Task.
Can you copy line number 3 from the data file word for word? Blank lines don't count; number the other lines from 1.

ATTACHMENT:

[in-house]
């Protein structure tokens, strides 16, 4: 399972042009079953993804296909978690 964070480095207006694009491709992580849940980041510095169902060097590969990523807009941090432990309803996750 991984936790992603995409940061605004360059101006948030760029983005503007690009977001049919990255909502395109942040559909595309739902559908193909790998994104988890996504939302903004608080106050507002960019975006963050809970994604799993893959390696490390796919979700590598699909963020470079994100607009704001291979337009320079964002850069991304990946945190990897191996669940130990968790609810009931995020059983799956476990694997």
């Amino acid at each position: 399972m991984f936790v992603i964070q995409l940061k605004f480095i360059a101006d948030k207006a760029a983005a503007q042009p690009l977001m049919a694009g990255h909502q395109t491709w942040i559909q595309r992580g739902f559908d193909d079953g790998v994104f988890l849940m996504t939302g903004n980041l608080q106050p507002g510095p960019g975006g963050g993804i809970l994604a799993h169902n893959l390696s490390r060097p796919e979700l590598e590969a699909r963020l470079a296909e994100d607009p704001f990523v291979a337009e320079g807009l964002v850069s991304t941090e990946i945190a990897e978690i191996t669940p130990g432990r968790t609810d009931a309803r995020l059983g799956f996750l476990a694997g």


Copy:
């Amino acid at each position: 399972m991984f936790v992603i964070q995409l940061k605004f480095i360059a101006d948030k207006a760029a983005a503007q042009p690009l977001m049919a694009g990255h909502q395109t491709w942040i559909q595309r992580g739902f559908d193909d079953g790998v994104f988890l849940m996504t939302g903004n980041l608080q106050p507002g510095p960019g975006g963050g993804i809970l994604a799993h169902n893959l390696s490390r060097p796919e979700l590598e590969a699909r963020l470079a296909e994100d607009p704001f990523v291979a337009e320079g807009l964002v850069s991304t941090e990946i945190a990897e978690i191996t669940p130990g432990r968790t609810d009931a309803r995020l059983g799956f996750l476990a694997g």